• Have small and crisp points. Most bullet points should be one line or max 1.5 line long. Don’t have any para type of bullets. Split longer points into smaller bullets
  • Vary the presentation of content : break the monotony , give visual breaks and create interest
    • Use different content layouts – dont have only “bullet lists” in each slide
    • Try one column bullet slide, two column bullet, 1/2/3 tabular formats
    • Be be careful not to over do it, use the most suitable format to present the content and do not use something because you have to use it
  • Don’t use language that is too “Domain specific” . Use language that is simple and can be understood by people who are not “Domain experts”
  • Not everything needs to be written on the slides, many-a-times we tend to pack each slide with all that we want to say and making the slide text heavy. Human attention span is very low and no one reads all of the information-loaded slides. Hi-light the important points and keep the rest for oral / spoken presentation. This will prevent the main/important points from getting lost.
  • Keep the size of presentation less than 1 MB, many mail servers block 1MB and more attachments and anyways they take more time to load/view.
  • Presentations become large due to use of heavy images, use the compress images feature of MS Powerpoint to reduce the presentation size. Choose web/email resolution for images.

Pitching the Startup

  • Be humble. Remember – Humility disarms.
  • Be calm, composed and confident.
  • Always, always be on time. Never miss an appointment. For god’s sake put the appointments on all your calenders, start early, keep a buffer of 30-60 minutes. Keep people informed if you are about to get delayed.  In more than 50% meetings founders show up late or don’t show up at all. This is a serious damage to the reputation of the startup.
  • Show up clean and presentable. I am not advocating a formal look, be causal if you like so, be formal if you like so. But keep your self clean and presentable. Don’t look PUNK.
  • Crack a joke, tell an anecdote, make general conversation, figure out a connection. Before jumping into the presentation, create a comfort level, break the ice.
  • Weave a story. Don’t just show a stand-alone slide, weave a story around the venture, create interest, tell how you came up with the idea, etc. Engage the audience.
  • The passion, commitment, involvement, confidence and energy needs of the team to come thru. So turn it on, talk enough about the team, its all about people.
  • Don’t look cold or unconcerned.
  • Focus on now and may be next 3-12 months. Spend most time on plans / features/ revenues etc of now and of next 12 months at max, dont keep talking about things that will happen beyond that – people are interested in your immediate future – beyond that no one really knows what will happen.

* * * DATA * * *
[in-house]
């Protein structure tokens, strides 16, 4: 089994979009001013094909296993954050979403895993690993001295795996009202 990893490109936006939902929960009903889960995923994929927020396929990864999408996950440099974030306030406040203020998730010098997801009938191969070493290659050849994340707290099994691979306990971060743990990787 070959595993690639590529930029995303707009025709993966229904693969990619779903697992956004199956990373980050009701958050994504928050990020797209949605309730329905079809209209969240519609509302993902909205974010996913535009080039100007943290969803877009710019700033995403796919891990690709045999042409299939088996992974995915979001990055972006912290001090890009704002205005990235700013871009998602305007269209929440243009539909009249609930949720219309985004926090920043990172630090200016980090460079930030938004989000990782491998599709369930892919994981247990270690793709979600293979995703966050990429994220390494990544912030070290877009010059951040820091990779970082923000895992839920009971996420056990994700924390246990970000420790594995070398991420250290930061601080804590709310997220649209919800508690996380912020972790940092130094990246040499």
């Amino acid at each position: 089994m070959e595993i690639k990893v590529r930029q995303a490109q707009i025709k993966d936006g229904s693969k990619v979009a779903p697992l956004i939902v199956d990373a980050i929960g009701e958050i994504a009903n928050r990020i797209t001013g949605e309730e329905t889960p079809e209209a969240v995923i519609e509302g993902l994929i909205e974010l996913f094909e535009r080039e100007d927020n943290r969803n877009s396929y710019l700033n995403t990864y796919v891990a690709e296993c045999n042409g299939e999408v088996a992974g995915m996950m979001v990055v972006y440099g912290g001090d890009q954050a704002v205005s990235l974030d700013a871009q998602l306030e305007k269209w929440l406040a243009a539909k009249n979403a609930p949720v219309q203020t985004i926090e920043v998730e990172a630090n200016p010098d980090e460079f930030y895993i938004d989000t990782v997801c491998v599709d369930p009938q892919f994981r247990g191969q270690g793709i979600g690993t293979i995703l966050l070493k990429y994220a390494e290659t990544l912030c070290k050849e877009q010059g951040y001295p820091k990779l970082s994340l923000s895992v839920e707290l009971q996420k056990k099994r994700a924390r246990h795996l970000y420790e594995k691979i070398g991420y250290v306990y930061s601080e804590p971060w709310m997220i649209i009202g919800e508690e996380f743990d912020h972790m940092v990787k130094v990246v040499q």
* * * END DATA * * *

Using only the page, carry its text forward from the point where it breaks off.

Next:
• Multiple people presenting is always very tricky and can be problematic. Its best if you can choose one person from the team to present. In case you decide on multiple presenters, work very hard on the hand-overs. Try to just have two sections, presenter 1 does section and presented 2 does section 2 – No back and forth.
  • Product demo: jump into the product demo as soon as possible. Show the real stuff and the impact will be 10-20x as compared to “prepared slides”
  • Listen! Listen! Listen! Many times folks who you are presenting to will say stuff. Be very patient in listening to them. Give them respect and let them complete, before you talk. Don’t be overtly defensive, be open to suggestions/feedback. Give your response and answers in a structured manner. Many presenters start answering before the person talking has finished.
  • If you are asked a question whose answer you dont know or are not sure about, its totlaly cool to say “I dont know the answer, but let me try or I will get back to you “.  Dont try any BS, if you dont know the answer.
  • Make note of action items (mostly stuff to get back on ) which come out of the presentation and make sure you do get back 100% on or before the promised due date. Again here more than 70% founders will miss promised deadlines or not get back at all, just by doing this you can get into the top 30%.
  • Have your set of questions as well, which you would like to ask the audiences of investors, partners, bar campers etc.
  • Practice! Practice! Practice! – you can never do it enough. Practice in front of people  – take feedback and improve.

Couple of bonus TIPs from Ankit

If your audience is a potential investor:

  • Be very clear what you need money for. You can skip it from the slides. This is a question, which surely is going to be asked, if investors are showing even a little interest in your startup.
  • This part has to be extremely clear in your mind. You should be ready to tell how do you plan to spend the money.